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They Can't Hide Their Lion Eyes

April 27, 1998|BILL HIGGINS | SPECIAL TO THE TIMES

If the National Conference of Christians and Jews' work in "nonsectarian human relations" could be summarized as getting lions and lambs to discuss their cultural differences, then the organization has taken that difficult task one step further: Barry Diller presented the NCCJ's annual Humanitarian Award to Sumner Redstone on Thursday at the Century Plaza Hotel.

In 1994, the two media moguls were in a bidding war for control of Paramount Communications. It was one of the great Wall Street takeover battles, with Redstone's Viacom eventually triumphing. It was such a fierce mano a mano struggle that most of Hollywood believed they'd be seeing Love Boat cruises for lions and lambs before they'd be seeing Diller praising Redstone.

"It shows we've learned to be tolerant and understanding and put adverse history behind us," said Redstone at the pre-dinner reception. "But [the financial battle] did cost us $2 billion in additional payments."

Diller said Redstone had asked that he present the award ("there ain't no other way I would have done it") and that their past history "was the point. It's a humanitarian thing." When the subject of his costing Redstone $2 billion was mentioned, Diller held his tongue but had the look of a lion who had his own version of the story.

The dinner itself was notable for its attendees. Though most of the execs, including Sherry Lansing, Jonathan Dolgen, Rob Friedman and Matt Blank, were from Viacom-owned companies (other studios bought tables, but their heavy hitters were absent), there were a number of big-name stars not usually seen at black-tie dinners: Arnold Schwarzenegger, Jack Nicholson with Rebecca Broussard, John Travolta and Kelly Preston, Steve Martin, Goldie Hawn, Ted Danson, Kelsey Grammer and Danny DeVito.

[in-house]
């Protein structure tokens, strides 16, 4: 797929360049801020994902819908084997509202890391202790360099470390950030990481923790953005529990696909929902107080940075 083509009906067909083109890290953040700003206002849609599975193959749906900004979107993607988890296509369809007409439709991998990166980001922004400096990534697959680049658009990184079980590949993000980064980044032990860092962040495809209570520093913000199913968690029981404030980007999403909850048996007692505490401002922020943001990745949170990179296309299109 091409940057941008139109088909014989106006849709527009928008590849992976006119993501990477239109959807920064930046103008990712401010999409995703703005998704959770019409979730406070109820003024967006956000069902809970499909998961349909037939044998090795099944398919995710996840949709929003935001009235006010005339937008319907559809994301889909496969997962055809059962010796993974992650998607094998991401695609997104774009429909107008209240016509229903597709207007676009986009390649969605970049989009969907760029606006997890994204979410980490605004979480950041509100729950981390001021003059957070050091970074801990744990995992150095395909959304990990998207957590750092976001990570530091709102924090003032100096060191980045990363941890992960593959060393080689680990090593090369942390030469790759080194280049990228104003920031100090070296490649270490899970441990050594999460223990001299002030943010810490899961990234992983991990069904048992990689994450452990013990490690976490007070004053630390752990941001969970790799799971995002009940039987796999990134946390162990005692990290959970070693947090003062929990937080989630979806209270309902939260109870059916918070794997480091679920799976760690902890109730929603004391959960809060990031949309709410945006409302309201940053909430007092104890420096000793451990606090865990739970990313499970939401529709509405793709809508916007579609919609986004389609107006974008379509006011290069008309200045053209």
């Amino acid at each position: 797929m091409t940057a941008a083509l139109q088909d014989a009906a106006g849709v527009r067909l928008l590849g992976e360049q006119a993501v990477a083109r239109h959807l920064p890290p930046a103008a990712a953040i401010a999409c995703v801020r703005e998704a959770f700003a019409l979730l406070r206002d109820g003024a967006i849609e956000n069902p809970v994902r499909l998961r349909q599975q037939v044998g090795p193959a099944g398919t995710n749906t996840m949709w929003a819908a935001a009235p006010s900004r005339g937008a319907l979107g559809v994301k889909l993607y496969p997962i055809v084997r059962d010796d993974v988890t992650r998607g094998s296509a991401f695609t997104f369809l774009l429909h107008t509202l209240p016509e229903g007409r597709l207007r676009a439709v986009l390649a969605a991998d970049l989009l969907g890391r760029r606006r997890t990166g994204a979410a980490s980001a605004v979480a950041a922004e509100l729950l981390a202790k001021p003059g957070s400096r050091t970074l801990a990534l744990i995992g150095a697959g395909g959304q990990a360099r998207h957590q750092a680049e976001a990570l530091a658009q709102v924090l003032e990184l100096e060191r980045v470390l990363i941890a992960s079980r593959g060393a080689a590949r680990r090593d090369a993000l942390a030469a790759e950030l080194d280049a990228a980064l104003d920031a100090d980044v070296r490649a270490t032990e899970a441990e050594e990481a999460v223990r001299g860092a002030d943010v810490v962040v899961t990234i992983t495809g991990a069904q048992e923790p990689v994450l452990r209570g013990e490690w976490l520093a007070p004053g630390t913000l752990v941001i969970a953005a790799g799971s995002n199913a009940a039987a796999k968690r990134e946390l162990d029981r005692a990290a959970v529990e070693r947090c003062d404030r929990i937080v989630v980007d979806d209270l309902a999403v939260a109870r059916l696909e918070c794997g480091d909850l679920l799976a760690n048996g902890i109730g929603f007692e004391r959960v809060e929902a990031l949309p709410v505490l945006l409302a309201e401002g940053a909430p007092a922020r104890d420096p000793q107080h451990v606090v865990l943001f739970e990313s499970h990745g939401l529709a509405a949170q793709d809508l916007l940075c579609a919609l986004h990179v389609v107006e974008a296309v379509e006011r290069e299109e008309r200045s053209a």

The evening began with a speech-like invocation by Rabbi Harvey Fields, then remarks by Patrick Stewart, Travolta and NCCJ Executive Director Jim Hilvert, who praised Sid Sheinberg's "unwavering support" and Herb Alpert's donation of $350,000 for youth programs.

In his presentation remarks, Diller said he "has always had great respect for Mr. Redstone. I've known him for a long time. What's one little billion-dollar dispute?"

Diller spoke to a 750-strong crowd that had raised $1.3 million for the NCCJ. It included Redstone's wife, Phyllis, Barbara Davis, Warren Littlefield, James Caan, Gloria Stuart, John Goldwyn, Natalie Cole, Henry Winkler, Fred Rosen, Leonard Goldberg, Ving Rhames, Diane Keaton and Al Ruddy.

Redstone's acceptance speech was an almost professorial examination of the responsibilities of global media companies, the duties that come with freedom of expression and the obligation to make audiences think. He began his remarks by addressing Diller and saying he was grateful for the NCCJ plaque but would have preferred "an envelope with the $2 billion you cost me in the Paramount acquisition."

Diller again remained silent.

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